MARINE PLYWOOD
The next area on which Aaron spoke at length was marine and other plywood suitable for boat construction. Here the feature that he stressed most was that the ply construction should comply to the British Standard BS 1088 AND carry Lloyd’s Certification. This then indicated that a reasonable level of inspection, and quality of manufacturing technique, had been applied. About the only Australian ply available now is hoop pine and this is around 30% heavier than most other marine ply.

There were many samples of marine ply of different construction, timbers, weight and finishes. Some professional advice on choices to be made, particularly for a large project, would be highly recommended. Aaron imports large quantities of Okoume-make ply and would be a great source of product and advice.

Overall, the messages from this section of the talk indicated that materials were available but required some work to select carefully. Less old growth timber is available being more stable to use where plantation timber always moves out from a saw indicating reduced stability in use.

Fastenings used in traditional construction are still copper and silicon bronze with most of these sourced from New Zealand.

Protection of timber for maximum life was improved by use of an epoxy wood preservative although these products no longer contain a biocide that was previously added to minimise rot. Other products such red lead which gave such excellent protection as priming paint in traditional paint systems on timber boats are now almost un‐available and their use would now be frowned on due to environmental health concerns.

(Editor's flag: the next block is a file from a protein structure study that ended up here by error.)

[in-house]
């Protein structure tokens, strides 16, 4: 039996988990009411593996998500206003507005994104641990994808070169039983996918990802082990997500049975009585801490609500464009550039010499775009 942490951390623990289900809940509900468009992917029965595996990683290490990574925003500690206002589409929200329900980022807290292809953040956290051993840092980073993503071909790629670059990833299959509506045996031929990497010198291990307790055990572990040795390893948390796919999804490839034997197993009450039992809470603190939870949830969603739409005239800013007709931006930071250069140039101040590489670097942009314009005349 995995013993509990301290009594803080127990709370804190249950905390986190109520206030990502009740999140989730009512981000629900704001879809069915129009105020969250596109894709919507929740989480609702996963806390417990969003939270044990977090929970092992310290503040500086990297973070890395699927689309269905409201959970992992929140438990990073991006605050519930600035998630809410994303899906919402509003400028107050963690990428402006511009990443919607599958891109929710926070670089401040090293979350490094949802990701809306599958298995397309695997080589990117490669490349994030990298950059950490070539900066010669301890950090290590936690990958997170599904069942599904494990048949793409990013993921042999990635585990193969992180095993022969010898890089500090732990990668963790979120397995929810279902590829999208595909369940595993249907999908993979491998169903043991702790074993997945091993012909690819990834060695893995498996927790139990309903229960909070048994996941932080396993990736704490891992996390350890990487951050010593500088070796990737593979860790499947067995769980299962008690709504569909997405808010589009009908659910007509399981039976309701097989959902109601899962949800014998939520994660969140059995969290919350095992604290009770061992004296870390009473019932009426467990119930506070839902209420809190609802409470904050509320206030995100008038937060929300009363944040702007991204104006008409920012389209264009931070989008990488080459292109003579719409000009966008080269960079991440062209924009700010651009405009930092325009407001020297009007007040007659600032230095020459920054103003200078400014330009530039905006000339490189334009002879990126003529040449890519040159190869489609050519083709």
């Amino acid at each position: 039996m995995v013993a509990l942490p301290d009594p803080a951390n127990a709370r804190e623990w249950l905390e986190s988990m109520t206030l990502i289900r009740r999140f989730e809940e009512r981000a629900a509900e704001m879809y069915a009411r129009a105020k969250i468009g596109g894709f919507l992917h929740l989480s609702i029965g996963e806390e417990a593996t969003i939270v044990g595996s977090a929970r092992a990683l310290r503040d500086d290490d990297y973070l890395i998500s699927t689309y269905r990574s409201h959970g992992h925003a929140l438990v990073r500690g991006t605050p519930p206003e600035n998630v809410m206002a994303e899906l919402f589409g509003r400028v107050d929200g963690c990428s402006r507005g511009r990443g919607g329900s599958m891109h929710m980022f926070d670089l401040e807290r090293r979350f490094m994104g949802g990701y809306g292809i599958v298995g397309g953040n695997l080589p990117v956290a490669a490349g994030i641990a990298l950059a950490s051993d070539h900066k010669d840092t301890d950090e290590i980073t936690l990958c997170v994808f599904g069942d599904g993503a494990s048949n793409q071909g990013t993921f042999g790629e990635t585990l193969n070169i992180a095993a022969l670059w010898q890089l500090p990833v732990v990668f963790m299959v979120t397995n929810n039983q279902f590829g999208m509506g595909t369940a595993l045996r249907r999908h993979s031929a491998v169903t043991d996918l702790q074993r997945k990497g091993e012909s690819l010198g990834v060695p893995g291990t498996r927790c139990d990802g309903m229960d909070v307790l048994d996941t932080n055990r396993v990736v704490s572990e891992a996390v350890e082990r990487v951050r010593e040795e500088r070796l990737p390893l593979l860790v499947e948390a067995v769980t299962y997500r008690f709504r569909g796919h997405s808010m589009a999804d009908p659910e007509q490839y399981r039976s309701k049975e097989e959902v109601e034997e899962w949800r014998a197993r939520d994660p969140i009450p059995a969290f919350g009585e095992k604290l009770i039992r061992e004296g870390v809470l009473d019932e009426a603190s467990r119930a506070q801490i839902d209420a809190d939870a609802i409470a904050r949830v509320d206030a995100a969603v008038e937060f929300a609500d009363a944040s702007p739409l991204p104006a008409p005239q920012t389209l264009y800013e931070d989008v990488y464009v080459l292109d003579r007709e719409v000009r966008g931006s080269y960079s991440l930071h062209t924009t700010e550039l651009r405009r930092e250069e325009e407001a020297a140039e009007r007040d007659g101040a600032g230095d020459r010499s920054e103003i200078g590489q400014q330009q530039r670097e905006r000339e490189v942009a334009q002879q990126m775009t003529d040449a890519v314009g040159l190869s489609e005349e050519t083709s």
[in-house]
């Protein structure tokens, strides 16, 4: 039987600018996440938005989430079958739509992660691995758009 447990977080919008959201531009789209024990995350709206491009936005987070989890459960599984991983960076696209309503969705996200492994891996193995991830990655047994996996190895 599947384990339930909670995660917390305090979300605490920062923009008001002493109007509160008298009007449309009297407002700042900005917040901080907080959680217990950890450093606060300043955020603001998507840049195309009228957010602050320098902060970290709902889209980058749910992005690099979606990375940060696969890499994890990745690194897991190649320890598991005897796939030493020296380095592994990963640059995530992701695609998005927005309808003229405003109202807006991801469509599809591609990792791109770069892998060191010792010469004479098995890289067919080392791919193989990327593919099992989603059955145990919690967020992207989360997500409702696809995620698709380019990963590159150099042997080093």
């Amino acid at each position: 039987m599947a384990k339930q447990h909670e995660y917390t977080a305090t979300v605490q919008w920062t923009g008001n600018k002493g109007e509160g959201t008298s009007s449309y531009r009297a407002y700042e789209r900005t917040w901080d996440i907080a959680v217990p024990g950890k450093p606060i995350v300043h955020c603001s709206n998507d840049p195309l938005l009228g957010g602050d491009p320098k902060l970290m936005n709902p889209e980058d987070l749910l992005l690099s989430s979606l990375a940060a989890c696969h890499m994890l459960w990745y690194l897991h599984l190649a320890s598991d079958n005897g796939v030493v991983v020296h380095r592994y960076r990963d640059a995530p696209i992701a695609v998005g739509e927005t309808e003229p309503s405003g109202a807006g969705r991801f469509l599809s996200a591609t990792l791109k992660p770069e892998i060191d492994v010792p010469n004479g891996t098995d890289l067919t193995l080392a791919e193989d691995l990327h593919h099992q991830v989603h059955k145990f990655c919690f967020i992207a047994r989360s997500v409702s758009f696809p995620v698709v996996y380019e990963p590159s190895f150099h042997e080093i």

The company Worldwide Timber Traders was mentioned as a timber supplier worth a visit. Check their offering at http://www.timbertraders.com.au/

The second section of the talk gave an overview of the restoration work taken on by his company and the various skills that were available to carry through these projects. Probably the most comprehensive was the restoration of the 60 foot Halvorsen built Pollyanna, a vessel almost 60 years old and now in pristine condition once again.

Another interesting restoration was on a traditional Ted Brewer designed cat boat built in Singapore and planked in Chengal, a timber that is extremely resistant to teredo worm. All these significant projects are well presented on his website at http://www.ajwshipwright.com.au/.

Finally Aaron spoke about the other division of his business, Legacy Nautical, which specialises in one-off traditional craft and prestige luxury craft which, with careful maintenance, will provide an enduring nautical legacy to future generations of family ownership or other custodians. He also spoke on Pea Pod, a small-craft boat building training project he is running. This gives people the opportunity to build a very pleasant and useable small‐craft while gaining a good grounding in boat-building skills.

All in all the evening was a great success giving useful information and lively discussion. We are indebted to Aaron for his time and effort and look forward to visiting his workshop in a later Toolbox Visit.